Free science literacy course launched

Posted 27 October 2020

The University of Alberta is offering a free online course in Science Literacy intended to enable learners to “understand and use scientific evidence to challenge claims based on misinformation, and engage the process of science to ask questions to build our knowledge.” The course has no prerequisites, features a variety of guest lecturers, and can be completed at the learner’s own pace—roughly five weeks with five to seven hours per week of study.

Reference: Lyle A. UAlberta launches free online Science Literacy course. University of Alberta Faculty of Science, Oct 13, 2020

The modules of the course are: Introduction to Science; Pseudoscience; Critical Thinking; Scientific Methods; and Interpreting Evidence

About the Course

We are often told not to believe everything we read online or see on TV—but how do we tell the difference between sensationalized statistics and a real scientific study? Learn how to spot sound science with our new online course in Science Literacy. Join Claire Scavuzzo and Rachel Buehl in this new, five-week Massive Open Online Course (MOOC) from the University of Alberta, Faculty of Science, hosted on Coursera

In Science Literacy, you’ll hear from:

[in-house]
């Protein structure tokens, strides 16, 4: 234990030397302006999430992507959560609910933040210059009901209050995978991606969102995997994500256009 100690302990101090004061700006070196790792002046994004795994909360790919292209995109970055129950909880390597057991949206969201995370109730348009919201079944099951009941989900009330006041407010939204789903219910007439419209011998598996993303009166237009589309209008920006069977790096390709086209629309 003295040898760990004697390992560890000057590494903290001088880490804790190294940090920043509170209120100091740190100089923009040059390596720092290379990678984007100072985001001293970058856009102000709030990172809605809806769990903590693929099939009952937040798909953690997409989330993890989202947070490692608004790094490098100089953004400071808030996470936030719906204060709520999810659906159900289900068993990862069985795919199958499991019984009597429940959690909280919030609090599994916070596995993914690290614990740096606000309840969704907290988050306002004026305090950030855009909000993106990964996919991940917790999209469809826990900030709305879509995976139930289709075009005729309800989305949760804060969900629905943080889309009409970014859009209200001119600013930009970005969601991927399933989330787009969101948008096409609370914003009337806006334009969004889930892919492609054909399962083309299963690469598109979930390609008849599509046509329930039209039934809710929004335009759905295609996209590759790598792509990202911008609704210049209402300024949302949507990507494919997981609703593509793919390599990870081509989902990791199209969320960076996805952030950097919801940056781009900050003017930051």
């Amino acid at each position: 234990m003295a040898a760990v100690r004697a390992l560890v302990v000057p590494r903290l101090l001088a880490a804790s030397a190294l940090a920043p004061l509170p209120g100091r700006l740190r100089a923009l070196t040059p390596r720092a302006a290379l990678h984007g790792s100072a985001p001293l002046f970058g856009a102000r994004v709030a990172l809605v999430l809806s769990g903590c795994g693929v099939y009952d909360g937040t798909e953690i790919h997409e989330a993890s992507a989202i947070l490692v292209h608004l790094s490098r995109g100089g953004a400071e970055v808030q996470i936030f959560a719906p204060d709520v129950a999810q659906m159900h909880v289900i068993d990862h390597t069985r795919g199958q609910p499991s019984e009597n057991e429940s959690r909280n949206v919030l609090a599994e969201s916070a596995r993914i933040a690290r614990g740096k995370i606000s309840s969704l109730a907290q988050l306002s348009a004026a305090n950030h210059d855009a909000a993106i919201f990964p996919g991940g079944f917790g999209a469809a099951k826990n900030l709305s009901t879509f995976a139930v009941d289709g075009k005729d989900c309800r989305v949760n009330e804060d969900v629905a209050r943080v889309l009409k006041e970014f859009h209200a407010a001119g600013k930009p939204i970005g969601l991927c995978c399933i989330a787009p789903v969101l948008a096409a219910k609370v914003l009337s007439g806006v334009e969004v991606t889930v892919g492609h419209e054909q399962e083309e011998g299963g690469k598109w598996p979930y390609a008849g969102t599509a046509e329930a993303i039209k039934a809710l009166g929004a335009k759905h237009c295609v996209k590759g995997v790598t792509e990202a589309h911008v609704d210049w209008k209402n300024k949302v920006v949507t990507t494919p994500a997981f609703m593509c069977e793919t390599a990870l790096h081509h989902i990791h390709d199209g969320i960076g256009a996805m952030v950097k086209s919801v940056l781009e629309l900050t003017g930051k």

• Timothy Caulfield, Canada Research Chair in Health Law and Policy and star of Netflix’s “A User’s Guide to Cheating Death” on pseudoscience
  • Torah Kachur, scientist and CBC journalist on science communication (and miscommunication!)
  • Christian Nelson, citizen scientist and creator of Edmonton Weather Nerdery, on experimental design
  • Métis Elder Elmer Ghostkeeper and Cree Elder Rose Wabasca, on the holistic nature of Inidigenous wisdom and how it can work with the scientific process
  • David Rast, scientist and psychology expert, on uncertainty and decision making

Learning Outcomes

After completing this course, you will be able to:

  • Recognize that science is a systematic approach to evidence, differentiate science from common sense and intuition, recognise bias, and discuss how Indigenous wisdom can inform and complement the scientific method. 
  • Differentiate between science, pseudoscience, fake science, fraudulent science, and explain what makes pseudoscience both attractive and dangerous.
  • Think critically when presented with new information, explain the difference between correlation and causation, identify unfalsifiable hypotheses, and apply a critical thinking framework as an approach to skepticism. 
  • Differentiate the scientific method from critical thinking frameworks, generate null and alternative hypotheses, define and measure variables, and apply the appropriate research design to a given situation. 
  • Differentiate peer-reviewed primary literature from mainstream media, and describe the utility of statistics for scientists and peer review
  • Evaluate reporting of scientific findings in the media and identify media tactics that bias public understanding by misrepresenting interpretations of scientific findings

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